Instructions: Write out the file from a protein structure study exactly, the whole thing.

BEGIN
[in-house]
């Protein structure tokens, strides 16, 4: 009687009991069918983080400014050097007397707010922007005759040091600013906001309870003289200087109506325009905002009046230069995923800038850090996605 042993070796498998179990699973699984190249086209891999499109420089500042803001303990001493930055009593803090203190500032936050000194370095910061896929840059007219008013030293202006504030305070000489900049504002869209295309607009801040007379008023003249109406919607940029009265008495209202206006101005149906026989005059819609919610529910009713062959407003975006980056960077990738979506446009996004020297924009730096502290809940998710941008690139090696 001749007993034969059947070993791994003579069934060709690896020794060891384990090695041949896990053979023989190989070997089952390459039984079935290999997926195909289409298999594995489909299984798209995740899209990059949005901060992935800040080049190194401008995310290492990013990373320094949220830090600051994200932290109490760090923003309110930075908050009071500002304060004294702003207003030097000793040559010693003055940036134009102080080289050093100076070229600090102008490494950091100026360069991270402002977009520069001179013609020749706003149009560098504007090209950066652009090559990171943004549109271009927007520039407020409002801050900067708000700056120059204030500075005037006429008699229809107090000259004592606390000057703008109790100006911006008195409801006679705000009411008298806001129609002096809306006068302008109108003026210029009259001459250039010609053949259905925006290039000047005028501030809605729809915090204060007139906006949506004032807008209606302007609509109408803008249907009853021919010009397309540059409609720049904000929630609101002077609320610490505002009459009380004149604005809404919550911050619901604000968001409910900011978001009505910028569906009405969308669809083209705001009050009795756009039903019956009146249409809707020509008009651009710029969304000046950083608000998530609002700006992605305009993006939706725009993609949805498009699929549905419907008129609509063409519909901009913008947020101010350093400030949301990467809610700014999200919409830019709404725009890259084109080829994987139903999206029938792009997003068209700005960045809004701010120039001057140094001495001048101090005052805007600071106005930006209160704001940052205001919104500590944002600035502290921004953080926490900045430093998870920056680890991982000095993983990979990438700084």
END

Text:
[in-house]
């Protein structure tokens, strides 16, 4: 009687009991069918983080400014050097007397707010922007005759040091600013906001309870003289200087109506325009905002009046230069995923800038850090996605 042993070796498998179990699973699984190249086209891999499109420089500042803001303990001493930055009593803090203190500032936050000194370095910061896929840059007219008013030293202006504030305070000489900049504002869209295309607009801040007379008023003249109406919607940029009265008495209202206006101005149906026989005059819609919610529910009713062959407003975006980056960077990738979506446009996004020297924009730096502290809940998710941008690139090696 001749007993034969059947070993791994003579069934060709690896020794060891384990090695041949896990053979023989190989070997089952390459039984079935290999997926195909289409298999594995489909299984798209995740899209990059949005901060992935800040080049190194401008995310290492990013990373320094949220830090600051994200932290109490760090923003309110930075908050009071500002304060004294702003207003030097000793040559010693003055940036134009102080080289050093100076070229600090102008490494950091100026360069991270402002977009520069001179013609020749706003149009560098504007090209950066652009090559990171943004549109271009927007520039407020409002801050900067708000700056120059204030500075005037006429008699229809107090000259004592606390000057703008109790100006911006008195409801006679705000009411008298806001129609002096809306006068302008109108003026210029009259001459250039010609053949259905925006290039000047005028501030809605729809915090204060007139906006949506004032807008209606302007609509109408803008249907009853021919010009397309540059409609720049904000929630609101002077609320610490505002009459009380004149604005809404919550911050619901604000968001409910900011978001009505910028569906009405969308669809083209705001009050009795756009039903019956009146249409809707020509008009651009710029969304000046950083608000998530609002700006992605305009993006939706725009993609949805498009699929549905419907008129609509063409519909901009913008947020101010350093400030949301990467809610700014999200919409830019709404725009890259084109080829994987139903999206029938792009997003068209700005960045809004701010120039001057140094001495001048101090005052805007600071106005930006209160704001940052205001919104500590944002600035502290921004953080926490900045430093998870920056680890991982000095993983990979990438700084």